Latest News

Hurricane Newton: tubenoses in the desert

Wedge-rumped Storm-Petrel at Patagonia Lake State Park. Photo by Chris McCreedy/Macaulay Library.

For some birders who live inland, the August-October period often brings around a strange yearning: the want for massive, untamed hurricanes. These enormous storms can bring incredibly rare birds; once-in-a-lifetime birding events that can include species that you may normally have to go dozens or hundreds of miles offshore to see. Earlier this month, Arizona realized this hurricane dream, giving some lucky birders a pelagic trip more than 100 miles from the sea, in the heart of the Sonoran Desert. We’re excited to share four first-hand accounts of birding in Newton‘s aftermath—including tales of Pterodroma petrels over yards, storm-petrels in highway rest areas, and much more. Even the normally delightful waste treatment plants have been elevated to a new level of fun. Thanks to Brian Gibbons, Laurens Halsey, Lauren Harter, Chris McCreedy, and David Vander Pluym for these tales of birding excitement, great photos, and fantastically documented records. We hope you enjoy reading their stories as much as we do.

eBird Mobile 1.3: breeding and behavior codes

Common Potoo—NY breeding code. Photo by Jose Luis Navarro/Macaulay Library

A new version of eBird Mobile (1.3) has just been released that lets you note breeding and behavior codes in your mobile checklists—available for free on both iOS and Android. This lets you track breeding bird activity easier than ever before, and also log flyover codes—which could win you a pair of binoculars this month! If you’ve never tried eBird Mobile, there has never been a better time to get started. More than 110,000 eBirders have used eBird Mobile so far, tracking their sightings easier than ever before. Learn how to get started with eBird Mobile. This latest version also provides the technical foundation for future developments that include automatic tracking of distance within the app, sharing of checklists, and many other features that we want and plan to build into eBird Mobile—with every step bringing us closer to having the full eBird website on your mobile device.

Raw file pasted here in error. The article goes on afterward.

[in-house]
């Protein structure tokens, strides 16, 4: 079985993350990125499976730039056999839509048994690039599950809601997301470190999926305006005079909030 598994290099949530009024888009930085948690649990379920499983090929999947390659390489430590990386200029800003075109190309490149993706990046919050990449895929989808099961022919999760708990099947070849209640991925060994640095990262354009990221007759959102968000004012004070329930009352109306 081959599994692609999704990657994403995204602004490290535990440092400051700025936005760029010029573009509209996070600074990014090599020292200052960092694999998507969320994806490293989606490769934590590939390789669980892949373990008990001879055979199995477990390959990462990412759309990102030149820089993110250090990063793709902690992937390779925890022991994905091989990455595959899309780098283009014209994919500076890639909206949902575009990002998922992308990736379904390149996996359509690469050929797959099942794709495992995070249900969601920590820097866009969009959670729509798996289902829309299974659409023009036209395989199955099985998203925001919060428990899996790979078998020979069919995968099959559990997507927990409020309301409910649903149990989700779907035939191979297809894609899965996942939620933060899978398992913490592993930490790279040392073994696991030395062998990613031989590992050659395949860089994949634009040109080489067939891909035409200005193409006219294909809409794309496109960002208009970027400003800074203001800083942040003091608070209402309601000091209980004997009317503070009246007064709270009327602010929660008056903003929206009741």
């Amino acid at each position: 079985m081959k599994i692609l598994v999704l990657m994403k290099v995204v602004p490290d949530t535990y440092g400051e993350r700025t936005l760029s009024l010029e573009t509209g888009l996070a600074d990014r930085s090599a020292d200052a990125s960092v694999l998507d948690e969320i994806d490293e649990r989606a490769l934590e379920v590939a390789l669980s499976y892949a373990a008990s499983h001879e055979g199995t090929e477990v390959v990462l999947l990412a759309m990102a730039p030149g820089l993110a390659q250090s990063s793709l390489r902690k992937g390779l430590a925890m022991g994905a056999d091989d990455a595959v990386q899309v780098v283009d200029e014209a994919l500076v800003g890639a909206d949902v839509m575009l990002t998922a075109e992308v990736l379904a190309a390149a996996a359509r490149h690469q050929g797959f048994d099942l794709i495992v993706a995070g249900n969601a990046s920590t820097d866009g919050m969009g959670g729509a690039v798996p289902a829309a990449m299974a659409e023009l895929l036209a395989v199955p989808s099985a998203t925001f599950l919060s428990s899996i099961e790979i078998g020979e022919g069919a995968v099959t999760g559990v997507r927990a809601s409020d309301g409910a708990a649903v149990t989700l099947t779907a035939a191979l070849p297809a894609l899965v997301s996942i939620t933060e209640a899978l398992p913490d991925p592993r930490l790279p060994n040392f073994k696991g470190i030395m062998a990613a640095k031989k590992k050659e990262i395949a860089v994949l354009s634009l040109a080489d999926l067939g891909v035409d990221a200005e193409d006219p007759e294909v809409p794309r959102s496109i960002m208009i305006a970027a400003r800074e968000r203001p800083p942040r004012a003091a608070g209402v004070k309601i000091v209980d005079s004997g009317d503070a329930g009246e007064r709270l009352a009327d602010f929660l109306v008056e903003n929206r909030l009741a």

Download on the App Store

Want a free birding trip to Trinidad & Tobago?

Purple Gallinule by Jerome Foster/Macaulay Library.

You’re in North America, it’s early 2017, and winter is everywhere. Bird song is nothing but a distant memory, and you yearn for warmth. Wouldn’t you rather be in Trinidad and Tobago? If you eBird, you could be—for free! We’re very happy to announce an exciting opportunity for a lucky eBirder and friend: two nights at the Asa Wright Nature Centre; complimentary roundtrip airfares for 2 people on JetBlue from either JFK (New York) or Fort Lauderdale, FL; and guided tours on the ground in Trinidad and Tobago. Thanks to the Asa Wright Nature Centre, JetBlue, and the Trinidad and Tobago Tourism Board for their generous sponsorship. A lucky eBirder will be drawn randomly from among all eligible checklists submitted between Sept 15-Oct 31 2016. More lists, more chances to win. The winner will be notified by November 10.

Michiel Oversteegen, August eBirder of the Month

michiel